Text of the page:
Strength training, good nutrition, and some aerobic exercise are your corner-stone modalities for improving your health and physique. But too often we overlook an important factor that is necessary to keep your exercise and nutrition going strong. I’m referring to Recovery.
Recovery encompasses many elements. The first one we should look at is the one that you should spend the most time doing: Sleeping!
Why It’s Important
Before even discussing it’s physique and performance implications, it’s important to know how crucial sleep is for your health. The most significant fact about lack of sleep is its correlation with…..mortality! Less sleep over the course of one’s lifetime is often correlated with a shorter lifespan. Is this a direct cause-and-effect? We don’t know, but the relationship is certainly worth noting!
Now let’s examine sleep’s effect on your body, particularly when it comes to fat loss. Here is a study that sought to discover the implications of sleep on dieting. 10 overweight subject were put on the same calorie-restricted diet. The variable the researchers played around with was, of course, sleep. All participants lost weight- just as we preach at GameChanger, calories-in vs. calories-out reigns supreme. But here’s the interesting part: the subjects who got less sleep lost more weight from lean tissue rather than just from fat! It’s only one study, and every study has its limitations, but it challenges us to think about the effect sleep has on our body composition.
How to Get More of It
Of course you want to sleep more, but how do you actually make it happen?? We know you can’t change your whole life around, but what you can do is make getting more sleep a priority. Just as you found time to train and eat healthier because you knew it was important for you, perhaps it’s time to do the same for your sleep. Here are some practical tips I’ve picked up from competitive lifter and coach, Greg Nuckols (who’s also written about the aforementioned sleep study):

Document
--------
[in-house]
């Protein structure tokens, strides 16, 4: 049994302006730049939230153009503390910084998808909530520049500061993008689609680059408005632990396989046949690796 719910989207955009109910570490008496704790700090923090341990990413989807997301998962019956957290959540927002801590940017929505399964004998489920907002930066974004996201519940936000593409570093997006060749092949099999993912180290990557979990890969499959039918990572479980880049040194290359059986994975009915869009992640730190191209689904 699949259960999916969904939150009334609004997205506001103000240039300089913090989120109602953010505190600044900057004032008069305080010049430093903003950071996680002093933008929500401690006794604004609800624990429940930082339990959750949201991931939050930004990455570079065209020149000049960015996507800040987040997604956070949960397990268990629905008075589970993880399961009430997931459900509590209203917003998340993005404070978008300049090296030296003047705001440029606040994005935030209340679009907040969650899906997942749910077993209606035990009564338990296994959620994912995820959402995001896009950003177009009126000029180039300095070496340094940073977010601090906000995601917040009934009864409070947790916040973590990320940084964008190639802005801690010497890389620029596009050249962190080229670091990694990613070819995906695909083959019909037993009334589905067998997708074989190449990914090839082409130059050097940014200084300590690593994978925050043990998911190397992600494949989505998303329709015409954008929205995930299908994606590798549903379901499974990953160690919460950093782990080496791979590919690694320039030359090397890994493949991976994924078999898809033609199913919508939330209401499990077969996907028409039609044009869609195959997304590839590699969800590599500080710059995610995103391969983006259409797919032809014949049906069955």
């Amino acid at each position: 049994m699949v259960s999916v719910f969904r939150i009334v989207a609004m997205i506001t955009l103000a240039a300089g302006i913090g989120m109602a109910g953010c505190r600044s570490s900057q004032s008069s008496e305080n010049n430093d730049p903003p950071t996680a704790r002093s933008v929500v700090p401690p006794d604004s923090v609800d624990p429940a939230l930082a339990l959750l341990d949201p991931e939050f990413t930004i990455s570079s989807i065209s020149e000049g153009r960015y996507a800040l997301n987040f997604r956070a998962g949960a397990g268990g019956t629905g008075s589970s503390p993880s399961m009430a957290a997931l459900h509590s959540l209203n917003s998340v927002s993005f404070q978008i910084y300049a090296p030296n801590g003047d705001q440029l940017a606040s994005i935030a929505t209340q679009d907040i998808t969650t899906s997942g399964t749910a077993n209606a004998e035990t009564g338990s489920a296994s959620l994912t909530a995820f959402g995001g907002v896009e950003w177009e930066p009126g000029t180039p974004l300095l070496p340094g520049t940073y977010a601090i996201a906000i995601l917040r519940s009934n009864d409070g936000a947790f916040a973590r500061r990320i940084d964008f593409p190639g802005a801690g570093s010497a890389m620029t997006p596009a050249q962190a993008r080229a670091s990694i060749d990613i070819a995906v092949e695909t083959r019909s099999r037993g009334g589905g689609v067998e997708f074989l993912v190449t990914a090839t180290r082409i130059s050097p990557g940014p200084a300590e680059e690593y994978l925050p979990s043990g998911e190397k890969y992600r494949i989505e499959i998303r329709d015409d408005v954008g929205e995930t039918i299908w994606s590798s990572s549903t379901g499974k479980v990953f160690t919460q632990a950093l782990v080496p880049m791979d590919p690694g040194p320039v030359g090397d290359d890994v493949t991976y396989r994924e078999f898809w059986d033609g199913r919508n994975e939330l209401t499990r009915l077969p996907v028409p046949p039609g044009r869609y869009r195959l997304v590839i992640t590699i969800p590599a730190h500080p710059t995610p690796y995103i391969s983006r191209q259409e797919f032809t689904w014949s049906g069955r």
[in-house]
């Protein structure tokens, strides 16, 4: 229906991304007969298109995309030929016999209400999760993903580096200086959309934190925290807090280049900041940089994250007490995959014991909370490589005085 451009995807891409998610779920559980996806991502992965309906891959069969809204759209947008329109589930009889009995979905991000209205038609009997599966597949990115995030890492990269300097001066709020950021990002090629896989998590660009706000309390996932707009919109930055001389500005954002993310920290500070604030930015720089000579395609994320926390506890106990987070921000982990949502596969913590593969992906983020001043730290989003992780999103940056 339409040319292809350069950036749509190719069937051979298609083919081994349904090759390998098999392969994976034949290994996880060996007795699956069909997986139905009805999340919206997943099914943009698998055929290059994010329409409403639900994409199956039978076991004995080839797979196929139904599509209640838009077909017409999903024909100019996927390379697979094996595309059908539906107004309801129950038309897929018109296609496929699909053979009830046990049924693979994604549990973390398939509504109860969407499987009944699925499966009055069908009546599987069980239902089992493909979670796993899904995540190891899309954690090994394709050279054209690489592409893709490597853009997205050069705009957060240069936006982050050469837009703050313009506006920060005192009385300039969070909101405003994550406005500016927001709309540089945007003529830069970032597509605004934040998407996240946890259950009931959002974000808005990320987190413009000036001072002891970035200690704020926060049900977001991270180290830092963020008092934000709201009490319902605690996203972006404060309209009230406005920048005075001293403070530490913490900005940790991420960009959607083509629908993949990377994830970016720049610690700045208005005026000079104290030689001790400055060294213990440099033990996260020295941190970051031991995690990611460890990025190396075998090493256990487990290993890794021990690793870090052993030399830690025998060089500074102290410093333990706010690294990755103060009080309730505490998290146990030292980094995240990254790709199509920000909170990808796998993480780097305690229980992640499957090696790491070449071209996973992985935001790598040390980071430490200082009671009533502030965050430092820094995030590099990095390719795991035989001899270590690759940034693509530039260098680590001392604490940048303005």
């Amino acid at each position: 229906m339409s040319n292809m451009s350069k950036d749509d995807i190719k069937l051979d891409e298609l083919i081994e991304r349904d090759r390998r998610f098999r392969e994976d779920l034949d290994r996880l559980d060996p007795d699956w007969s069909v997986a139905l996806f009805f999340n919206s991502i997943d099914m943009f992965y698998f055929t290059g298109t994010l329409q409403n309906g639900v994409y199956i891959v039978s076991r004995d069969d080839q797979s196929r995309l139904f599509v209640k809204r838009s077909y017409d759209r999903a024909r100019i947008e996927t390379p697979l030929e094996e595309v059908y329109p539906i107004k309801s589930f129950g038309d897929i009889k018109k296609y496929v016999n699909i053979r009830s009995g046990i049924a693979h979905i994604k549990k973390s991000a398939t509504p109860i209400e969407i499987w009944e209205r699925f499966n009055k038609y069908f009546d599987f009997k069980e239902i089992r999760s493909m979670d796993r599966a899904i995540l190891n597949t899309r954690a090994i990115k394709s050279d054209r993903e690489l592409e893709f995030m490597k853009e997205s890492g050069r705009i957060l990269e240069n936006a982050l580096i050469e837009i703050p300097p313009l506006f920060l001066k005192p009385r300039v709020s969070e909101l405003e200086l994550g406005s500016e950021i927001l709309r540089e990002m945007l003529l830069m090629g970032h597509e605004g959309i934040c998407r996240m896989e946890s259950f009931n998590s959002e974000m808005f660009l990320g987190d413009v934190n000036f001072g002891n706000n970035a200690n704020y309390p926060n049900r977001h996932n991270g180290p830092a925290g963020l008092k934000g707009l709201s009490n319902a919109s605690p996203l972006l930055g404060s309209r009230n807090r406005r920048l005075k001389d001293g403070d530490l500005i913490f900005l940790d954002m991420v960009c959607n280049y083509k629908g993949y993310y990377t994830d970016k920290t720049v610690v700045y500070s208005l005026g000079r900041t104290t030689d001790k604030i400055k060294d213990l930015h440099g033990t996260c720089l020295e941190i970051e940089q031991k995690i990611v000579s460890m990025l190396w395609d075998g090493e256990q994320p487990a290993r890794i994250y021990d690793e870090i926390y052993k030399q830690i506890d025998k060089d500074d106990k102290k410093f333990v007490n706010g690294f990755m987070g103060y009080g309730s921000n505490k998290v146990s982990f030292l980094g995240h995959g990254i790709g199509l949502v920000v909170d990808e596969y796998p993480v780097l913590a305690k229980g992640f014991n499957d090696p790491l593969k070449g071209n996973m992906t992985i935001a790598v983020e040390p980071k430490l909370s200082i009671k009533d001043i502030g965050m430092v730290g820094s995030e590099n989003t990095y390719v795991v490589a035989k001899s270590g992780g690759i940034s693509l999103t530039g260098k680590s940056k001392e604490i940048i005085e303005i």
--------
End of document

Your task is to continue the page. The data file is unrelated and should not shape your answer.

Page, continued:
- Get in bed at the same time every night
- Avoid white/blue lights (screens/florescent bulbs) as much as possible before bed
- Keep your room cool, around 65 degrees
- Keep your room as dark as possible and use your room only for sleep (and alone-time with your loved one)
- Stop drinking caffeinated beverages 10 hours before bedtime- caffeine can prevent you from sleeping even hours after ingestion, even if you don’t think you feel its effects
- Ask your doctor about melatonin supplementation
How Much Sleep Should You Get
Your first goal should simply be to sleep more than you do right now. Try increasing your nightly sleep by up to a half hour or one hour each night. An ultimate goal should be to aim for 7-8 total hours of sleep a night, but increase slowly towards that goal by implementing the habits above, until they are an easy part of your everyday lifestyle.
We often think of sleep as just a footnote towards our health, placing the premium on other factors- and maybe it doesn’t play a huge factor for many people. But it’s important to know that it DOES have an impact. So if you are happy with your training regimen and your dietary choices but aren’t happy with how you feel or look, maybe getting your sleep in order is the next step.
And sleep is just ONE aspect of your recovery. We’ll discuss more important recovery elements in the weeks to come. Stay tuned!